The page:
In his book, The Miracle of Mindfulness, Buddhist monk Thich Nhat Hanh tells a story about eating a tangerine with his friend Jim.
We sat under a tree and….he began to talk about what we would be doing in the future. Whenever we thought about a project that seemed attractive or inspiring, Jim became so immersed in it that he literally forgot about what he was doing in the present. He popped a section of tangerine in his mouth and, before he had begun chewing it, had another slice ready to pop into his mouth again. All I had to say was, “You ought to eat the tangerine section you’ve already taken.” Jim was startled into realizing what he was doing. It was as if he hadn’t been eating the tangerine at all. If he had been eating anything, he was “eating” his future plans.
Last night I went to the weight loss group that meets at the Girdwood Clinic. This was my second meeting with them, and each time I’ve struggled with not feeling like part of the group. Unlike the other participants, I’m not on the Medifast plan.
The nurse practitioner who leads the group asked me how it was going, trying to have frequent but small amounts of food, without the support of the Medifast meal replacements. I’m always a truth-teller in a group, and this time was no different. I said, “It’s really, really hard. I have a bit to eat, and then it feels like I should have a bit more, and more, and more, until I’m snacking all day long.”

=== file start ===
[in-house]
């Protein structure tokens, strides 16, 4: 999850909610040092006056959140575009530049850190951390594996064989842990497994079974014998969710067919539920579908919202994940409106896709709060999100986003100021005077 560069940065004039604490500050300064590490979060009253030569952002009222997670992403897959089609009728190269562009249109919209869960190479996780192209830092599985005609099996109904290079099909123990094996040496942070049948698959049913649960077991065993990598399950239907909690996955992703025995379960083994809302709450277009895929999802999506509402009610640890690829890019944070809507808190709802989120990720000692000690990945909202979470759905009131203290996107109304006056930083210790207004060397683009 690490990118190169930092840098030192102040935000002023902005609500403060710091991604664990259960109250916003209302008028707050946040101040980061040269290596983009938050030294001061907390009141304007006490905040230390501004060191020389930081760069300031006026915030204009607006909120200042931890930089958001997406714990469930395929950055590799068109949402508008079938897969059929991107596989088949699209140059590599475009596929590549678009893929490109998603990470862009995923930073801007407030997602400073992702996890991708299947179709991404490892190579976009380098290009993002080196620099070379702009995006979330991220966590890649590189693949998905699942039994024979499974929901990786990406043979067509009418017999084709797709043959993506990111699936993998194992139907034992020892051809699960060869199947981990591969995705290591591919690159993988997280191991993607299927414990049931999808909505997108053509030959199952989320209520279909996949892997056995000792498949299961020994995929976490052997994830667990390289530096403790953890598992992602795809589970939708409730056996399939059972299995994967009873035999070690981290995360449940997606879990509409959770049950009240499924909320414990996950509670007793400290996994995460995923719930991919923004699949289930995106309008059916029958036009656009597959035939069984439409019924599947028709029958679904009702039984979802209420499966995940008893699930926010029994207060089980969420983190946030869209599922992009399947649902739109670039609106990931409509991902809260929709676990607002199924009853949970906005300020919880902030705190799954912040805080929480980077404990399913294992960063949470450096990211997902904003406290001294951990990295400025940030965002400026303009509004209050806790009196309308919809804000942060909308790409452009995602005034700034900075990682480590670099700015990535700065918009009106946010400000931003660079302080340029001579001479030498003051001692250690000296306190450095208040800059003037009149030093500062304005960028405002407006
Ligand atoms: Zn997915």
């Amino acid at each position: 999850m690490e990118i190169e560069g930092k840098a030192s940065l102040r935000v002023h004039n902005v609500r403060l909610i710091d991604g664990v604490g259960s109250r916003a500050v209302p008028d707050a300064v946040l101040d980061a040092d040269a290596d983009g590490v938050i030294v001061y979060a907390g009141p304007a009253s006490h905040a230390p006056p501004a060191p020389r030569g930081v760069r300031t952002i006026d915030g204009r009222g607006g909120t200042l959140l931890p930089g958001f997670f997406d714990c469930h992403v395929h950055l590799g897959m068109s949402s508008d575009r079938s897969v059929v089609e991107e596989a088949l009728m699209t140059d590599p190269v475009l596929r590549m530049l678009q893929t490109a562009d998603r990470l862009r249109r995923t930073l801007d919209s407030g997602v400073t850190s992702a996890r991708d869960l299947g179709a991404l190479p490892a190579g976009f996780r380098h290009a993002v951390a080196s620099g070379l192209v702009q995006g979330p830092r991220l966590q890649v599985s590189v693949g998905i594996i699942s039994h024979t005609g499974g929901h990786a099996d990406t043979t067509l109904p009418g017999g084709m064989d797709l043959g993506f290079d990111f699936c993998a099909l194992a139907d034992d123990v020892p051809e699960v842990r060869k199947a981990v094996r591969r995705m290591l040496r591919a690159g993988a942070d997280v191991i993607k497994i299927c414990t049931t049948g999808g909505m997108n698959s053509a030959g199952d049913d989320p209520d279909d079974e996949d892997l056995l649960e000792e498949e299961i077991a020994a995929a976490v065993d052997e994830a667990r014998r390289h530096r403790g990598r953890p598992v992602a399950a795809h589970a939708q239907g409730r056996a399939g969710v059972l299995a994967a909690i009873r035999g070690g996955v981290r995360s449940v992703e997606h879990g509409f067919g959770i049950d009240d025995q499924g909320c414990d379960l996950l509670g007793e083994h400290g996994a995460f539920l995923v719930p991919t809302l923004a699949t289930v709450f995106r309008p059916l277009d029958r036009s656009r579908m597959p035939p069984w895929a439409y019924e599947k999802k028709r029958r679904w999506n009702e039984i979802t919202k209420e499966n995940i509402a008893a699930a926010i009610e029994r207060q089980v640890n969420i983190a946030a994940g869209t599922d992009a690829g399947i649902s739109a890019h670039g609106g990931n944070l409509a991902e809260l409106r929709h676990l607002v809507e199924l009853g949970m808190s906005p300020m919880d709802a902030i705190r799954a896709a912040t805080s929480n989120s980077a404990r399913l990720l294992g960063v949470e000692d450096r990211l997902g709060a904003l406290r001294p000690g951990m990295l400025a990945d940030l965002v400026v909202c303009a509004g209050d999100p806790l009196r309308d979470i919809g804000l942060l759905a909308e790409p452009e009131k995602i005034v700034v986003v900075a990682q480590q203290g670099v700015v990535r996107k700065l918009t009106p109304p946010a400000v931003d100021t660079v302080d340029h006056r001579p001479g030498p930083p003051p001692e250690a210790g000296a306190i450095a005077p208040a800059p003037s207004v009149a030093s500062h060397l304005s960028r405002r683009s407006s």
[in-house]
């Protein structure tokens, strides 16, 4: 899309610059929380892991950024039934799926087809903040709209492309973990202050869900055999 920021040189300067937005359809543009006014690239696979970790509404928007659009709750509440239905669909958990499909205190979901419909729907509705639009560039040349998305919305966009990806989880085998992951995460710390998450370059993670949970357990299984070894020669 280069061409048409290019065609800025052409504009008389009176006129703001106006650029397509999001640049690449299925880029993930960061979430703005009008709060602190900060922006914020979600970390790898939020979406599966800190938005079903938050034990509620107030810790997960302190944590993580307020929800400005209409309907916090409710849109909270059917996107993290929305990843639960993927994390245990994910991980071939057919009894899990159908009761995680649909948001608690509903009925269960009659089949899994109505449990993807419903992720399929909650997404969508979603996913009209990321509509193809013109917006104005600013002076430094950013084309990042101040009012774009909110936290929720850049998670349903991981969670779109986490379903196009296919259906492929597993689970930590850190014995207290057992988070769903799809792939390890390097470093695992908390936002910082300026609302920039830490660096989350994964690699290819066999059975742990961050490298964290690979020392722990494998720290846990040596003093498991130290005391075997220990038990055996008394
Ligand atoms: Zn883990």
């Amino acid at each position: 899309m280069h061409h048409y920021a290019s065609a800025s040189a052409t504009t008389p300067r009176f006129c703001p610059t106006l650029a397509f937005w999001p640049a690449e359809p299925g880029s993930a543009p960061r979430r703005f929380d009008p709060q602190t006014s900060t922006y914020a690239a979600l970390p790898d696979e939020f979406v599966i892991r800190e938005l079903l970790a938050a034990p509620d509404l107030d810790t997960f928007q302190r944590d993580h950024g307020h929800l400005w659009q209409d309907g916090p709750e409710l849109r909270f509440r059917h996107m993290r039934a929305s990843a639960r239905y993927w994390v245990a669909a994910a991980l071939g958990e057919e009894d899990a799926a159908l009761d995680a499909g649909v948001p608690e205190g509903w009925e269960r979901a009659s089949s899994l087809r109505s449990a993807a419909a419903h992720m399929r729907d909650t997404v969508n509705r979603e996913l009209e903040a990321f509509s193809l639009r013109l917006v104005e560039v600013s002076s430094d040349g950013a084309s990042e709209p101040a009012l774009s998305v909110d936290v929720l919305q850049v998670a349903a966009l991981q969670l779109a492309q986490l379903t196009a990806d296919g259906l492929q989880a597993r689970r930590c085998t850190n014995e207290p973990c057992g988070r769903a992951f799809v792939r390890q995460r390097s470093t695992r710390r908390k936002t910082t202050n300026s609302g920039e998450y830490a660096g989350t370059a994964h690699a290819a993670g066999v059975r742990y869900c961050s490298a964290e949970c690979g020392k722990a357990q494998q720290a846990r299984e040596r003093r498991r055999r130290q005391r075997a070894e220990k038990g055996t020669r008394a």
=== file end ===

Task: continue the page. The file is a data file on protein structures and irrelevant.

They laughed–with me–and then someone said, “Yeah, I know what you mean. I have a tablespoon of hummus and suddenly the box of Triscuits has disappeared.” We laughed with her, recognizing ourselves, loving the witty way she had put words to our common experience.
As I thought about my downhill snacking slide, and listened to others share their struggles with a hunger that wasn’t really hunger, I thought about hungry ghosts. And the ghost I saw was a tiger.
It seemed to me that some of us had our tigers on a short leash, knuckles white with the strain. Others of us (well, me, mostly) felt battered and bruised by the tiger romping off-leash through our eating habits. But however we have chosen to deal with him, we all have a tiger, and he is not tame.
Some days it feels like my eating habits have deteriorated, not improved, since I decided I wanted to lose weight. And they may have. But I think what’s really happening is that I’m looking at them. I’m looking at what I eat, and when I eat, and how I eat, and why I eat.
For the most part, what I eat is good. I eat steel-cut oats, fresh fruits and vegetables, lots of nuts, less meat, etc. I follow most of Michael Pollan’s Food Rules.
When I eat is a mix of good and less good. I eat breakfast, and that’s good. But then I munch all day long, feeding the tiger. And at the end of the day, when my workaholic sweetie finally comes home, we have a big meal, sometimes as late as 10 p.m.
How I eat is a real problem. I eat breakfast sitting on the couch with the computer on my lap, often with the TV on. Sometimes I’m also glancing at a book. I pay little attention as I eat throughout the day, and we eat dinner watching TV.
So why do I eat this way? Why do I prefer to be distracted while I eat? I say that I love food, but how can I say that when it’s almost painful for me to slow down and actually notice what I’m eating? Clearly, food is serving some purpose other than sustenance or pleasure, and discovering that purpose will be the key to real change.
To tame a tiger, first you have to see him. As I gather up my courage and turn to face the tiger, I am glad that I am not facing him alone.